Bed Bugs in 18th Century Sweden – who ya gonna call?

by bugzinthehood on May 4, 2007 · 5 comments

in bed bugs, history

Answer:  Carolus Linnaeus

From a just published article in Smithsonian Magazine:

But many of his other views were surprisingly modern. He foreshadowed Darwin in his belief in a universal struggle for survival. He was the first to classify human beings in the same genus as other primates, and he grouped whales with mammals (previously they had been considered fish). He advocated biological control as a means of dealing with insect pests (he was particularly keen to find the invertebrate “lion” that would control bedbugs), and he understood the importance of biodiversity…

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1 hopelessnomo May 4, 2007 at 5:38 pm

Wait, this guy actually named bedbugs. He came up with that whole two Latin words naming system.

Pity he didn’t choose something more devastating for our wingless friends.

2 jessinchicago May 5, 2007 at 2:07 pm

I can think of several good names, all of which would inspire Nobugs to permanently ban me from the blog if I listed them… Kidding.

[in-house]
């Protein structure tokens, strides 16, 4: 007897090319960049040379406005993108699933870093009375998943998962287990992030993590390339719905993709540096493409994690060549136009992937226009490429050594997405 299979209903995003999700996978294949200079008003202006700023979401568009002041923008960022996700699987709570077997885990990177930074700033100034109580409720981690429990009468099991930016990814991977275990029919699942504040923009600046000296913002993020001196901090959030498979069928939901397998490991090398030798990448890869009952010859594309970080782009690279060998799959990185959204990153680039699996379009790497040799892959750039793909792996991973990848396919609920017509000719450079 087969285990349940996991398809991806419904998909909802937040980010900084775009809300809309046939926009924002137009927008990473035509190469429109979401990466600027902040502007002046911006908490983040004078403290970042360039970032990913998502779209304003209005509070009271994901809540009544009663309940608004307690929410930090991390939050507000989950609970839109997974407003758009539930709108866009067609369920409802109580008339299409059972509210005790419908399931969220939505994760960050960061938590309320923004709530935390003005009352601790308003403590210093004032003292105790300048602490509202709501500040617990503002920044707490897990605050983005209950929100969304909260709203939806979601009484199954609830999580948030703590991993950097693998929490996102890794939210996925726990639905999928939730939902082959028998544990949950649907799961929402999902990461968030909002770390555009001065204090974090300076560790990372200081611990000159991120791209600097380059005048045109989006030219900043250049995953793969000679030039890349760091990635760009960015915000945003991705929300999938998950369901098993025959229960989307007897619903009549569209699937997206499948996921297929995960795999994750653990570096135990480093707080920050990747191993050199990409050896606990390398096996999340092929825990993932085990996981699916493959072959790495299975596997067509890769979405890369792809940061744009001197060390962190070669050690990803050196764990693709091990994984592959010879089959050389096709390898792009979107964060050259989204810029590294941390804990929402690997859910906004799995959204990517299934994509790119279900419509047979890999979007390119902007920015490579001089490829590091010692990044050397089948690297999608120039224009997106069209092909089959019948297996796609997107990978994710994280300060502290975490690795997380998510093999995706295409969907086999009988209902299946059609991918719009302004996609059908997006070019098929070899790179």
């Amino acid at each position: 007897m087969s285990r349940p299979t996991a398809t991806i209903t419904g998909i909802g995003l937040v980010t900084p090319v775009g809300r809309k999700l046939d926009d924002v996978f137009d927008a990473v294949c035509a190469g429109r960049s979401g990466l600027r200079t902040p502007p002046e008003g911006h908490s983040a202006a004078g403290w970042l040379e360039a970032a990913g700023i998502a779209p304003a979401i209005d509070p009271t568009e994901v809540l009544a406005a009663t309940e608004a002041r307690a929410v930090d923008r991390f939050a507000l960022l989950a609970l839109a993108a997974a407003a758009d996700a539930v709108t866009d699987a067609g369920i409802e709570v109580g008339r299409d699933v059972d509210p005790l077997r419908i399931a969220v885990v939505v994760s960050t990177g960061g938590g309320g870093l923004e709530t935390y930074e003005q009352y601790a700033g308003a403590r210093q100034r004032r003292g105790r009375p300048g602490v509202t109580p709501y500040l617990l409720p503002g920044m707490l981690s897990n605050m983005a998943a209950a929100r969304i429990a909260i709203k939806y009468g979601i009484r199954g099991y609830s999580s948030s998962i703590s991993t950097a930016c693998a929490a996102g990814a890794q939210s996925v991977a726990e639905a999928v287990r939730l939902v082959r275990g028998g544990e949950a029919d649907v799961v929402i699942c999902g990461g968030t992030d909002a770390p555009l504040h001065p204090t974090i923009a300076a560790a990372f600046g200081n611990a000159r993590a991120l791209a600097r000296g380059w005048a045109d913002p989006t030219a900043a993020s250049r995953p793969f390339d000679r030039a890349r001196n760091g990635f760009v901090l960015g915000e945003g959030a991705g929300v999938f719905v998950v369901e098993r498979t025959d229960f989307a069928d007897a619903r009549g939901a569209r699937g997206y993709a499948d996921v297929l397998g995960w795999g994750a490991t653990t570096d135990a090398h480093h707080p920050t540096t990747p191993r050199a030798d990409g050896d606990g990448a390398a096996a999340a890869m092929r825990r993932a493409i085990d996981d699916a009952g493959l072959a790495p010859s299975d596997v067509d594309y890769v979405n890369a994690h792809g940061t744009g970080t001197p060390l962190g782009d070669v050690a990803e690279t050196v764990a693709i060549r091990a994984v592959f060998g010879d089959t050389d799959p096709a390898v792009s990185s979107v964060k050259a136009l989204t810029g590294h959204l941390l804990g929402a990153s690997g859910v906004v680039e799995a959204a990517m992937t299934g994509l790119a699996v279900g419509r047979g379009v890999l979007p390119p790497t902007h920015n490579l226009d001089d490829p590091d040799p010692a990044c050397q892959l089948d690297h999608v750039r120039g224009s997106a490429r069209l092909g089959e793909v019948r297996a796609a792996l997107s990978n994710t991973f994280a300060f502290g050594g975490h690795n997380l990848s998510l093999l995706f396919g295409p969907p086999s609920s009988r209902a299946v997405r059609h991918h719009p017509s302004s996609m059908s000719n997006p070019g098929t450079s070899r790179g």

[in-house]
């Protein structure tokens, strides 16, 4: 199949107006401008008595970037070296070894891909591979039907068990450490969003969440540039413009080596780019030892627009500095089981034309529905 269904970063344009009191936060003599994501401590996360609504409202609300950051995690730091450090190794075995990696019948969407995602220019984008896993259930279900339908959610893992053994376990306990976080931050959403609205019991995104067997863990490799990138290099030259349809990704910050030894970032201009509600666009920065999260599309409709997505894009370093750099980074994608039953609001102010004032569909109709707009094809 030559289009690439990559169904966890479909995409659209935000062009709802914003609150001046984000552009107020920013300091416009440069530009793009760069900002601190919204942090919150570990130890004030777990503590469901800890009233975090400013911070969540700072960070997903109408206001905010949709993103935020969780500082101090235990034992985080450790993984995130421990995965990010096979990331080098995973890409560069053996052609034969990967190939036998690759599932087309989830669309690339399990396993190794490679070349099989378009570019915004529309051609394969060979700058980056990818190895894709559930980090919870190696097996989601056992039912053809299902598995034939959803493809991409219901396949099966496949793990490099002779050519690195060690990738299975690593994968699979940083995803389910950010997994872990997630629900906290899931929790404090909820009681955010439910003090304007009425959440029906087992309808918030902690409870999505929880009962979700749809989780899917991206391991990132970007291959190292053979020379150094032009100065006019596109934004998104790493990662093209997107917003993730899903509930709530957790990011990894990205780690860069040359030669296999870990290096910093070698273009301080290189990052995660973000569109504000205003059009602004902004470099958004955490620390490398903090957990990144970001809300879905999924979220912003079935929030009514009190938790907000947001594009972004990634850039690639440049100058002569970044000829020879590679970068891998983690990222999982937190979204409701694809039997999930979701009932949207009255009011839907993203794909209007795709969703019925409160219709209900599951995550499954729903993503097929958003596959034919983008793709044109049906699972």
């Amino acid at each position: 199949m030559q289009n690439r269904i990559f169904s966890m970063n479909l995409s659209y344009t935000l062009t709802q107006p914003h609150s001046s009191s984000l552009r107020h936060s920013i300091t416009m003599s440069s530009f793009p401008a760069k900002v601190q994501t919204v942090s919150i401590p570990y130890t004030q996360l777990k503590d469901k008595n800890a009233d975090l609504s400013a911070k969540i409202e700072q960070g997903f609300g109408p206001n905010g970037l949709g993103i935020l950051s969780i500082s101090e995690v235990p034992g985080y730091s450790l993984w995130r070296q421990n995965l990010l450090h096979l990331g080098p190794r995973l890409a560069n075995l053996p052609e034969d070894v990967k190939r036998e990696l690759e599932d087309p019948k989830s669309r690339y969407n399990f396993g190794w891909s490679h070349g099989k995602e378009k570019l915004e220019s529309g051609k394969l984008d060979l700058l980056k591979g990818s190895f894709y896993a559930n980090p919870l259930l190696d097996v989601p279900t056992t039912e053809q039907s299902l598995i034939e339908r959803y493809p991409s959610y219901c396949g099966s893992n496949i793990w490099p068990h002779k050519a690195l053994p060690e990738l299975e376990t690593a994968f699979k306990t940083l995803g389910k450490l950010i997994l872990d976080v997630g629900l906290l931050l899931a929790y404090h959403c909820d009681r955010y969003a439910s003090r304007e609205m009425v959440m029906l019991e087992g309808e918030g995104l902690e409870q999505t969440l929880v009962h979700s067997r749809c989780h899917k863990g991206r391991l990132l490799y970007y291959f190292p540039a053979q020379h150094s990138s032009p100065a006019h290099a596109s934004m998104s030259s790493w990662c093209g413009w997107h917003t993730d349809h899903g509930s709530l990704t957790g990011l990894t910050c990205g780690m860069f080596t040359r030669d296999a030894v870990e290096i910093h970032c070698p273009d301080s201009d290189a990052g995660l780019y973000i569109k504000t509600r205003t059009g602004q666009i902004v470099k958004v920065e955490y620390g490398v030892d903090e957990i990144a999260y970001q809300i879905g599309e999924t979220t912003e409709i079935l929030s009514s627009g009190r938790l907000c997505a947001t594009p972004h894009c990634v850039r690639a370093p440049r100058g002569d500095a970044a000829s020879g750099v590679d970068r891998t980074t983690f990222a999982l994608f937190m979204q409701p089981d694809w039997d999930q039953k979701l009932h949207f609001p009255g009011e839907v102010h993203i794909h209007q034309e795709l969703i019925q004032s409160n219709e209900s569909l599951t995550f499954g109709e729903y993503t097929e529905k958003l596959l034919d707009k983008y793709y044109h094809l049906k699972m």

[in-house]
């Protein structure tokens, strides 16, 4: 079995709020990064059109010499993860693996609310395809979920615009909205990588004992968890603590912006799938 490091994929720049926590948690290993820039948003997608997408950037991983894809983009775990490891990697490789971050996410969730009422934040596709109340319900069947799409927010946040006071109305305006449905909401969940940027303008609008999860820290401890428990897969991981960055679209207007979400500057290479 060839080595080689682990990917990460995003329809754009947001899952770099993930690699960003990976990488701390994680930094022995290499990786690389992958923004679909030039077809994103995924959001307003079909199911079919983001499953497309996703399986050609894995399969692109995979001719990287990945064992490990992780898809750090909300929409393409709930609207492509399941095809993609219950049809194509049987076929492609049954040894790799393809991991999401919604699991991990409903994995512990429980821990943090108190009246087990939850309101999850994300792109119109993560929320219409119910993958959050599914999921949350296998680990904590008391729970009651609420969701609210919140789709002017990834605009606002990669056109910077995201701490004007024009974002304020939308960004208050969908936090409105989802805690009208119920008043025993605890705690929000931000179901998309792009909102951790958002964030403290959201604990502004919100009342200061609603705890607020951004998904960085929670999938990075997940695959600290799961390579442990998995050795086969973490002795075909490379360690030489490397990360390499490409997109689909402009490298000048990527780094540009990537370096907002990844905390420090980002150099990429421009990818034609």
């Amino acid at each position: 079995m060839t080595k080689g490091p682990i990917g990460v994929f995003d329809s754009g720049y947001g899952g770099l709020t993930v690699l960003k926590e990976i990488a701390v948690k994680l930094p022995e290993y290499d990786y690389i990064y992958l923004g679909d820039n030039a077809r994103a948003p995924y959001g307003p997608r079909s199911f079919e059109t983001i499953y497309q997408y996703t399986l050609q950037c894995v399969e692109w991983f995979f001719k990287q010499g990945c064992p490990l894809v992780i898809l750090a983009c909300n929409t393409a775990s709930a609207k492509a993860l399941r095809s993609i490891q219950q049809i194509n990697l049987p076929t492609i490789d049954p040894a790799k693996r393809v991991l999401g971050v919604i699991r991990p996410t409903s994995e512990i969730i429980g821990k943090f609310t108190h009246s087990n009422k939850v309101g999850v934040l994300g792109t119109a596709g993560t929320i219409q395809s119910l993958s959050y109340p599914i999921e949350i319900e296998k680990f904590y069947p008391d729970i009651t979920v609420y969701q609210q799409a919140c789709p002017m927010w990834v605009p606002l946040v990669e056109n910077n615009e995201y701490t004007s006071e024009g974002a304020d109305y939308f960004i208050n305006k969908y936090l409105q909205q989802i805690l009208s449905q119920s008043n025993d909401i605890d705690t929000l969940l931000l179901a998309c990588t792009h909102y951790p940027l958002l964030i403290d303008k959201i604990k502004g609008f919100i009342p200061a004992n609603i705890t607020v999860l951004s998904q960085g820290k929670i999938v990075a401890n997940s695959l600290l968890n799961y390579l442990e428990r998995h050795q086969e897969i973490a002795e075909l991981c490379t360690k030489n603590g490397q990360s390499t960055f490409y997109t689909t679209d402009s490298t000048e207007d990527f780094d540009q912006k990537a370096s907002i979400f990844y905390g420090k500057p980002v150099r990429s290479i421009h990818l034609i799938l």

Sure wish there was an “inverabrate ‘lion'” that would control bedbugs.

Thanks again, bugzinthehood.

3 nobugsonme May 6, 2007 at 5:39 am

Nice catch Bugzinthehood!

Yeah, I guess that bed bug-devouring “lion” is a no-show. Plan B?

4 Mike Harris May 6, 2007 at 5:25 pm

Sure wish there was an “inverabrate” that would control bedbugs

There is: the masked hunter. But it’s one of those “cure is worse than the disease” kind of deals.

5 willow-the-wisp May 6, 2007 at 6:09 pm

Don’t know if the masked Hunter comes to SF … but I did have a co-infestation with something similar looking. And sure … renaming the bed bug to something more aptly descriptive of the bedlam it provokes would be most timely right about now.
Quess what?
I’ll skip this time.

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